Year in Reading

A Year in Reading: Kevin Barry

The book I’ve read the most this year is Antwerp by Roberto Bolaño. I read a few pages from it every morning before I crawl across the floor to my desk. It’s Bolaño distilled. It’s a crime story, a death story, a sex story, a love story, but always it refuses to pick up its narrative threads. It never binds. Instead it spins out. It is pure expression. I think Bolaño is the most important guide for fiction writers of this era; in fact, he is a kind of spirit-guide—he shows us what we don’t have to do anymore. The note of his perception rings utterly true on every line. And even in translation his sentences have such a glamorous charge to them. When night falls, I crawl back across the floor, to the fireside, where this year I’ve been mooning constantly over A Writer’s Diary by Virginia Woolf. It is hugely consoling to see the way she constantly twists on the wires of doubt; she is dismayed by doubt at her own ability, on a daily basis, but also she is strangely enraptured by this same doubt—it fortifies her. You can see her thinking: if I’m worried, that means I must be working. She comes across in places as a desperate old snob but she’s of her era, and as often she seems a really gorgeous person. And I’d personally forgive her a murder for prose like this: Thursday, August 18th 1921 - … and what I wouldn’t give to be coming through Firle woods, dirty and hot, with my nose turned home, every muscle tired and the brain laid up in sweet lavender, so sane and cool, and ripe for the morrow’s task. Here in Ireland, if the short story doesn’t get an almighty kick up the arse about every five years or so, it tends to melt down into puddles of lyric reverie. Fortunately, this year was a good, spiky and raucous one—there were some fabulous collections, and most of them came from the small, indie Irish presses. Three I admired: The History of Magpies by Desmond Hogan (Lilliput Press), a witness text by one of our finest prose stylists that peels away the layers to reveal the true, contemporary Ireland, in all its melancholy, gaudiness, and shabby grandeur; Levitation by Sean O’Reilly (Stinging Fly Press), a memorable return from a writer of fierce commitment, and a collection that constantly questions the story as form; and Room Little Darker (New Island Press), a miraculous debut from June Caldwell, whose every sentence roars that she is the real, darkly-comic deal. Finally, it is conceivable that Virgina Woolf is back, and this time she’s a man—Jon McGregor’s Reservoir 13 is a portrait of an English rural community that’s quiet on the surface, measured in its structure, but astonishing in its effect, and his sentences have a truly Woolfian uncanniness and grace to them. It’s an absolutely beautiful novel. More from A Year in Reading 2017 Do you love Year in Reading and the amazing books and arts content that The Millions produces year round? We are asking readers for support to ensure that The Millions can stay vibrant for years to come. Please click here to learn about several simple ways you can support The Millions now. Don't miss: A Year in Reading 2016, 2015, 2014, 2013, 2012, 2011, 2010, 2009, 2008, 2007, 2006, 2005 [millions_ad]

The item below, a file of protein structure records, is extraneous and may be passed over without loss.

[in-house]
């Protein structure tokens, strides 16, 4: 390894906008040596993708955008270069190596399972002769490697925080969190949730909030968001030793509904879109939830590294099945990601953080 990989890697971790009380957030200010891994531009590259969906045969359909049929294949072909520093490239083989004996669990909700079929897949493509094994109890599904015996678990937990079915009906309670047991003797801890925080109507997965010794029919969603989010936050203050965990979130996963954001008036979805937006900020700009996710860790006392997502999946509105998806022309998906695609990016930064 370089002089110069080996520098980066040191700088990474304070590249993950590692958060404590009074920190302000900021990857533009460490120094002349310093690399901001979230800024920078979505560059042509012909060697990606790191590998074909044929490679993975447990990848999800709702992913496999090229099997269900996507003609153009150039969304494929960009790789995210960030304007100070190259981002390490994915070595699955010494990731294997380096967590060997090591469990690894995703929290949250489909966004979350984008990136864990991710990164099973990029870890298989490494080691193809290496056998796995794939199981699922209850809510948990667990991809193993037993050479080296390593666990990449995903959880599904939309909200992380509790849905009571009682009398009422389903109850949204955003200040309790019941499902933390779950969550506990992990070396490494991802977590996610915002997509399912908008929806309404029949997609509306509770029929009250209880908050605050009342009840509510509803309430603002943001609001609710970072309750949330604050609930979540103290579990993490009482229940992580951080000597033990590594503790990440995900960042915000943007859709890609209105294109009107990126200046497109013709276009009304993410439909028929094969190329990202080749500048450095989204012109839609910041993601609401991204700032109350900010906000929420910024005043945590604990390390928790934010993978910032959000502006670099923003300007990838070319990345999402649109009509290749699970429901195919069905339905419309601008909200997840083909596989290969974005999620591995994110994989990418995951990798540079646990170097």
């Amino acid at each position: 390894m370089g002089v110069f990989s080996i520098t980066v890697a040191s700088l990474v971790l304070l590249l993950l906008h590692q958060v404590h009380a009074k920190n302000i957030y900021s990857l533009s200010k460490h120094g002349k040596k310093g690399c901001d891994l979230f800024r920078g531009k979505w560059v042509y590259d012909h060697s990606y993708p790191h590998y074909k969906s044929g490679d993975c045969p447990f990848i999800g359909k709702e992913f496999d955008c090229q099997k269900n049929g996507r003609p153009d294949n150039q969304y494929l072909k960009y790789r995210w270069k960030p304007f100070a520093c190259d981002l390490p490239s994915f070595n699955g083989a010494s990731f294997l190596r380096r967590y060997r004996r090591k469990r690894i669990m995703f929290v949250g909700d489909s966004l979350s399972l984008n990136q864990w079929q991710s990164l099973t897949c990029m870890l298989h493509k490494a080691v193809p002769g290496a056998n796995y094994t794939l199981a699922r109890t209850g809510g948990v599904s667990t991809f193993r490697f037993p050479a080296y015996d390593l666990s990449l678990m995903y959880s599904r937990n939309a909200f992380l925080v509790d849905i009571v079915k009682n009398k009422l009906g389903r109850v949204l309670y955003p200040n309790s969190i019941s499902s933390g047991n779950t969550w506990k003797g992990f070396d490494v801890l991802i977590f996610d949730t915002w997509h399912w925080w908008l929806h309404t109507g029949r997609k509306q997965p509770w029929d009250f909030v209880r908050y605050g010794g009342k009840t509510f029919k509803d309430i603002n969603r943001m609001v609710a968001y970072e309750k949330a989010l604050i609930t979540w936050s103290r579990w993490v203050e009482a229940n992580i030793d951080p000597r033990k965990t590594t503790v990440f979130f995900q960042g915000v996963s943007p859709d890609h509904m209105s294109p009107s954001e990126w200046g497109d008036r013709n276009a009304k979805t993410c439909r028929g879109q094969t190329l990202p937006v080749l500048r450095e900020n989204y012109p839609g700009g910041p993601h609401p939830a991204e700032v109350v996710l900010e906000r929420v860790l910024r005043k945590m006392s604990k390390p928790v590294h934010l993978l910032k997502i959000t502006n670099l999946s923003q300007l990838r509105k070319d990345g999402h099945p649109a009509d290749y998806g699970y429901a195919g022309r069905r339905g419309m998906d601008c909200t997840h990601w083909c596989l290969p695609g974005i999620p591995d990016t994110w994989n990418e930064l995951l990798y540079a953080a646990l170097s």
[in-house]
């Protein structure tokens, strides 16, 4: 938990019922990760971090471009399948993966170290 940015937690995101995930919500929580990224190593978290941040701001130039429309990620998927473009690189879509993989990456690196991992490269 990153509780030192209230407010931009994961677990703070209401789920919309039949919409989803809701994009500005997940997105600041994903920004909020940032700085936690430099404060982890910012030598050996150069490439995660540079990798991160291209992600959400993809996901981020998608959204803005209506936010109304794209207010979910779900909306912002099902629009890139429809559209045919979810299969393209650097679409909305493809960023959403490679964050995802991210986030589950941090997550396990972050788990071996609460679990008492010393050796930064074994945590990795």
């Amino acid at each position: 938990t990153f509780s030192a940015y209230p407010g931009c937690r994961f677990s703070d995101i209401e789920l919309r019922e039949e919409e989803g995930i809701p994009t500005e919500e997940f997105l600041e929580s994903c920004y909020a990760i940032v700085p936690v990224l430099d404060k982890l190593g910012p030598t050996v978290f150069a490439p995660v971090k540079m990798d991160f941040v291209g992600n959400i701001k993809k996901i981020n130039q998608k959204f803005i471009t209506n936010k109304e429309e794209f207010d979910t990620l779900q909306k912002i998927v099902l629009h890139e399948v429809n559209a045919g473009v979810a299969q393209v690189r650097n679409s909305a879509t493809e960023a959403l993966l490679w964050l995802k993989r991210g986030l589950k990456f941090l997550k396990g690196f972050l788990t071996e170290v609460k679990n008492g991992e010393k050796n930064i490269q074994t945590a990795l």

Year in Reading

A Year in Reading: Simeon Marsalis